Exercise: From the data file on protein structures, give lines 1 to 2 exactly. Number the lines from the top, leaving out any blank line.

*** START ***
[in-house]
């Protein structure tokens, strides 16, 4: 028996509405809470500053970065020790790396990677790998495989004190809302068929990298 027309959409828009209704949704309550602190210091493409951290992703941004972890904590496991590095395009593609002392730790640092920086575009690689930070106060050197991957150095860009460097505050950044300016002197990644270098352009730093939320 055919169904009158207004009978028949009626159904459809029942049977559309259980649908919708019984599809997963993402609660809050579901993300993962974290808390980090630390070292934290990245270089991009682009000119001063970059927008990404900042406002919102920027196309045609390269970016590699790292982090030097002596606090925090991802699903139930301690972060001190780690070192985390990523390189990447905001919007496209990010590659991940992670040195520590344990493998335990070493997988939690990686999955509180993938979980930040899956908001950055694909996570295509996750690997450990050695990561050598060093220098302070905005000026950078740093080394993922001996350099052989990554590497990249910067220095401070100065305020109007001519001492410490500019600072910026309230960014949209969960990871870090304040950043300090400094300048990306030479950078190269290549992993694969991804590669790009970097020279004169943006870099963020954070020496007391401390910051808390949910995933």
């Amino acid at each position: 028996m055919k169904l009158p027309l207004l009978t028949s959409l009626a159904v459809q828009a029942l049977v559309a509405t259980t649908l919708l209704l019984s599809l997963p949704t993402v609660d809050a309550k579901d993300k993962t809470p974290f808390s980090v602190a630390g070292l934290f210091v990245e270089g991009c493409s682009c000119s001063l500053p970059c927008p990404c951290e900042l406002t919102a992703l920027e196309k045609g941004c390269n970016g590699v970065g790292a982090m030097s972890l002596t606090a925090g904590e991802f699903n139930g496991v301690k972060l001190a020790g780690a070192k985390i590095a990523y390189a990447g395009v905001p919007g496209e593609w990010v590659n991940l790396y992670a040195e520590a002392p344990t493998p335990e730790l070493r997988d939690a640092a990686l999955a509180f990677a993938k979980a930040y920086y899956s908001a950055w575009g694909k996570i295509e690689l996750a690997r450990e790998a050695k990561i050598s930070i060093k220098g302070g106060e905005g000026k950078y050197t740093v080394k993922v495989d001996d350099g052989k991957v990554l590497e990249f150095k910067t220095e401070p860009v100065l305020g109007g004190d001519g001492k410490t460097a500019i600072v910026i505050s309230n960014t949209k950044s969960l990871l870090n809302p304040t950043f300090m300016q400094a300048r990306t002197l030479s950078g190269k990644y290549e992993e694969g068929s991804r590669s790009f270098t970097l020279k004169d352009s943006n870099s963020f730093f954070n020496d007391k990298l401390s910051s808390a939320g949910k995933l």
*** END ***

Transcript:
[in-house]
């Protein structure tokens, strides 16, 4: 028996509405809470500053970065020790790396990677790998495989004190809302068929990298 027309959409828009209704949704309550602190210091493409951290992703941004972890904590496991590095395009593609002392730790640092920086575009690689930070106060050197991957150095860009460097505050950044300016002197990644270098352009730093939320 055919169904009158207004009978028949009626159904459809029942049977559309259980649908919708019984599809997963993402609660809050579901993300993962974290808390980090630390070292934290990245270089991009682009000119001063970059927008990404900042406002919102920027196309045609390269970016590699790292982090030097002596606090925090991802699903139930301690972060001190780690070192985390990523390189990447905001919007496209990010590659991940992670040195520590344990493998335990070493997988939690990686999955509180993938979980930040899956908001950055694909996570295509996750690997450990050695990561050598060093220098302070905005000026950078740093080394993922001996350099052989990554590497990249910067220095401070100065305020109007001519001492410490500019600072910026309230960014949209969960990871870090304040950043300090400094300048990306030479950078190269290549992993694969991804590669790009970097020279004169943006870099963020954070020496007391401390910051808390949910995933």